For instance, some insects hatch into an unusual form of young called a pronymph (see Orthoptera). While others, particularly the Lepidoptera, have a stage between their last larval instar and their pupa called a prepupa. This is basically an inactive, non-metamorphic resting state.
A second way we can describe insect life cycles depends on how long it takes between the egg being laid – and the adult insect (which started out life as that egg) laying some more eggs of her own.
This is called generation time. It can range from a little as two weeks, in some Drosophila (Fruit flies), to 17 years in some periodical Cicadas – and even longer in some dry-wood boring beetles.
The most common lifecyles are ones which take one year to complete. These we call ‘Univoltine’ and those where there are two generations per year – we call ‘Bivoltine’.
If it takes the insect two years to complete just one generation we call it ‘Hemivoltine’, and if, like the Drosophila or Aphids, an insect has many generations in one year we call it ‘Multivoltine’.
A third way to describe the insect life cycle is in terms of its daily activity rhythms.
Thus insects which are primarily active during the day, like Butterflies, are referred to as ‘diurnal’, and those which are mostly active at night, like Moths are referred to as ‘nocturnal’.
Some insects are only active during the twilight zones at dawn and dusk. We have a special word for these sorts of insects which is ‘crepuscular’.
These names apply to all sorts of creatures and plants not just insects. Thus a species of flower which only flowers at dusk – and the solitary bees which specialise in foraging from and pollinating it – are both referred to as crepuscular.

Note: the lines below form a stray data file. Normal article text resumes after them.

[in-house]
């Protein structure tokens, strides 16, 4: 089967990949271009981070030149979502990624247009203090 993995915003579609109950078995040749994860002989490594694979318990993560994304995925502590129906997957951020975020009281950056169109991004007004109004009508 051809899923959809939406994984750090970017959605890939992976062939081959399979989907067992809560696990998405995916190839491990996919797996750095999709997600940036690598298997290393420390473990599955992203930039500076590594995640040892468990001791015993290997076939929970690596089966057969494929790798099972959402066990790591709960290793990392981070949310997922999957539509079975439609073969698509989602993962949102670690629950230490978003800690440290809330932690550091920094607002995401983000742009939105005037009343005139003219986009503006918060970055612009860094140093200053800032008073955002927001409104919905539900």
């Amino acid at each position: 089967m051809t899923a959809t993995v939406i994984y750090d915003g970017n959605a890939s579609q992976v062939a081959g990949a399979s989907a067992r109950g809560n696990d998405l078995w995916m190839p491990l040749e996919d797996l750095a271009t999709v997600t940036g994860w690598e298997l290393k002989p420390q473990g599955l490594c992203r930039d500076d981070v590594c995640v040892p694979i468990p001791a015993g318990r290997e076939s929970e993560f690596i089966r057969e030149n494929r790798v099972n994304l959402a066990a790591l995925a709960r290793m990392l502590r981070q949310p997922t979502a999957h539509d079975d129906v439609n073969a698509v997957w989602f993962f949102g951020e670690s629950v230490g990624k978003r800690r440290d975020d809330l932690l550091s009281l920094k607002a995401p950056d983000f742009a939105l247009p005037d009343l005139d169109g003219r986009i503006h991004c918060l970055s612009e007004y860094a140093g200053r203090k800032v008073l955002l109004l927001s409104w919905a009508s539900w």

A fourth set of terms we use to describe the insect life cycle refers to the way in which the young are produced.
There are three basic ways that young insects are introduced into the world.
The first and most common is ‘oviparity‘ or egg laying. An oviparous insect, (or bird or reptile) lays one or more eggs which later hatch into young.
The direct opposite to this is ‘viviparity‘ where the egg develops into a juvenile form inside the female’s body and is nurtured by the female’s body as it grows and until it is born. Only a few insects are viviparous such as the Tetse Fly; however for mammals like us, viviparity or live birth is the normal occurrence.
A third option used by some insects is to produce eggs with shells which receive no nourishment from the female after the egg is formed (just like oviparity); but instead of laying the eggs somewhere, the female keeps them in her body until they are ready to hatch.
This way though, they only have the resources within the egg to draw on and are better protected from the environment. This is called ‘ovoviviparity‘ which takes some practice to say and is not very common, though it does occur in some True Flies and Cockroaches.
Besides how the young are produced we can observe differences in the timing of their production.
Here I use just egg laying insects i.e. oviparous ones, as examples – though the principles are the same for all animals. For many insects, in fact most of them, after the female has matured and mated she lays her eggs as soon as she can and then dies.
In some species of Mayflies this can take only a few hours, however for most insects it takes longer from several days to several weeks. The point is she has one set of eggs which she lays and that is that. This sort of life cycle is called ‘semelparity‘ and an insect which possesses it is called ‘semelparous‘, a good example of this sort of life cycle is the giant Cercropia moths of America.
The opposite to this is where the female lays her first lot of eggs and then spends some time building up her resources, before producing and laying a second set. This may happen several times resulting in many sets of eggs or young being produced.
This sort of reproductive life cycle is called ‘iteroparity‘. Many Ground Beetles (Carabidae) are iteroparous, and iteroparity is the normal method of reproduction for birds and mammals.
I hope this has been an interesting introduction to the various insect life cycles… Well, hopefully at least the next time somebody asks you the difference between ‘hemimetabolous’ and ‘holometabolous you’ll be able to give them a half sensible answer!